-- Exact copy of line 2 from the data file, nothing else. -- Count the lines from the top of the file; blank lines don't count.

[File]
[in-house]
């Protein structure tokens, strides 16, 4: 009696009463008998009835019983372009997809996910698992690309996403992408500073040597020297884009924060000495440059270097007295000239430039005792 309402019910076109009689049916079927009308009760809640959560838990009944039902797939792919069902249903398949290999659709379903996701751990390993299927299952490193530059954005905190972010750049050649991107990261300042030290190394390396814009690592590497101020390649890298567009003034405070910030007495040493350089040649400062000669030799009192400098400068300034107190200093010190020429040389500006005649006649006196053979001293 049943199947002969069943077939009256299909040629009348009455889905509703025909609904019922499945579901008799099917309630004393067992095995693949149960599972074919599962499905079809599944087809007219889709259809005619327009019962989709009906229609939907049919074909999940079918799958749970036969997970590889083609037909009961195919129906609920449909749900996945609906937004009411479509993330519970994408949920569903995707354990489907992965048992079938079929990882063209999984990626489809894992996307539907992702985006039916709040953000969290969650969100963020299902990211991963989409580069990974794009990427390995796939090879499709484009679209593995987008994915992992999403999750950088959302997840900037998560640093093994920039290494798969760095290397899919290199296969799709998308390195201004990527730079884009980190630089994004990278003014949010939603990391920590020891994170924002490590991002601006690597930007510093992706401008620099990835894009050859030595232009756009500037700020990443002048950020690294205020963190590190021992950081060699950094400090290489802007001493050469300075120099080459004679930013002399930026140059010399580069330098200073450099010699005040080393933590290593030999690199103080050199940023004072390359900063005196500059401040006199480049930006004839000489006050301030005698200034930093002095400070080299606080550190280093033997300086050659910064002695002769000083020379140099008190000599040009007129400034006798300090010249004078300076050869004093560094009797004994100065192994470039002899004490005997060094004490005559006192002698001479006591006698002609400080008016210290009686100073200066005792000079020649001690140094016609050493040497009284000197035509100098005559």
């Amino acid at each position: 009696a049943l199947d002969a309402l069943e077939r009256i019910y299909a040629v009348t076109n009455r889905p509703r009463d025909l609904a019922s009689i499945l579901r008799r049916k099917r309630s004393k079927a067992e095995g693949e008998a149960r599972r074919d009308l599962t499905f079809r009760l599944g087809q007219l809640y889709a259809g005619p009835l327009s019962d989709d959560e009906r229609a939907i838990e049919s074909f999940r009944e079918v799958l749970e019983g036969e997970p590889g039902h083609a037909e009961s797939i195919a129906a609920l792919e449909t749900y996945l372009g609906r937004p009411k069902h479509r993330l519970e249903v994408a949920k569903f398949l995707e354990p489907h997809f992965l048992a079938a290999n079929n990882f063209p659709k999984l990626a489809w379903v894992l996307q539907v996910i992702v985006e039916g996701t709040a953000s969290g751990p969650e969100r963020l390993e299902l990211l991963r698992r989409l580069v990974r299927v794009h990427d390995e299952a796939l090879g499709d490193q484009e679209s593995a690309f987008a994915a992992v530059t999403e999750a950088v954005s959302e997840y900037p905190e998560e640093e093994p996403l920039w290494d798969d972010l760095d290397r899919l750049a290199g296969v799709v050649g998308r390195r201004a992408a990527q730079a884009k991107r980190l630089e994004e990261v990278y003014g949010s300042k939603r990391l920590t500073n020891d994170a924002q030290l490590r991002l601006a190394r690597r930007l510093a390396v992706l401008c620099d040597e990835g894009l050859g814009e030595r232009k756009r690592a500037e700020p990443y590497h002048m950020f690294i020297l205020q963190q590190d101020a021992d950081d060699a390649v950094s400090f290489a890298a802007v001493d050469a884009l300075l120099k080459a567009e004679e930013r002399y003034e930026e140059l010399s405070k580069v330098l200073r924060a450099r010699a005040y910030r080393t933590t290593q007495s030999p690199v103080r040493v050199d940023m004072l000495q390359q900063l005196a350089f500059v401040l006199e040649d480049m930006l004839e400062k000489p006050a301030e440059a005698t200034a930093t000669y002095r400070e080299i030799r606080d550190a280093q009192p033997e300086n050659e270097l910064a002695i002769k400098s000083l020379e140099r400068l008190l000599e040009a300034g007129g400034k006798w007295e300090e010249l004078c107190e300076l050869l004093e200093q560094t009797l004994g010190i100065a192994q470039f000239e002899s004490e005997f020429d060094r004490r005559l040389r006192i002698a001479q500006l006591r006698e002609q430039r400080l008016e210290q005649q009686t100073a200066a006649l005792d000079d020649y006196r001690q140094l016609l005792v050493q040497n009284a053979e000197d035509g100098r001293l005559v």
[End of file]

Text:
């Protein structure tokens, strides 16, 4: 009696009463008998009835019983372009997809996910698992690309996403992408500073040597020297884009924060000495440059270097007295000239430039005792 309402019910076109009689049916079927009308009760809640959560838990009944039902797939792919069902249903398949290999659709379903996701751990390993299927299952490193530059954005905190972010750049050649991107990261300042030290190394390396814009690592590497101020390649890298567009003034405070910030007495040493350089040649400062000669030799009192400098400068300034107190200093010190020429040389500006005649006649006196053979001293 049943199947002969069943077939009256299909040629009348009455889905509703025909609904019922499945579901008799099917309630004393067992095995693949149960599972074919599962499905079809599944087809007219889709259809005619327009019962989709009906229609939907049919074909999940079918799958749970036969997970590889083609037909009961195919129906609920449909749900996945609906937004009411479509993330519970994408949920569903995707354990489907992965048992079938079929990882063209999984990626489809894992996307539907992702985006039916709040953000969290969650969100963020299902990211991963989409580069990974794009990427390995796939090879499709484009679209593995987008994915992992999403999750950088959302997840900037998560640093093994920039290494798969760095290397899919290199296969799709998308390195201004990527730079884009980190630089994004990278003014949010939603990391920590020891994170924002490590991002601006690597930007510093992706401008620099990835894009050859030595232009756009500037700020990443002048950020690294205020963190590190021992950081060699950094400090290489802007001493050469300075120099080459004679930013002399930026140059010399580069330098200073450099010699005040080393933590290593030999690199103080050199940023004072390359900063005196500059401040006199480049930006004839000489006050301030005698200034930093002095400070080299606080550190280093033997300086050659910064002695002769000083020379140099008190000599040009007129400034006798300090010249004078300076050869004093560094009797004994100065192994470039002899004490005997060094004490005559006192002698001479006591006698002609400080008016210290009686100073200066005792000079020649001690140094016609050493040497009284000197035509100098005559």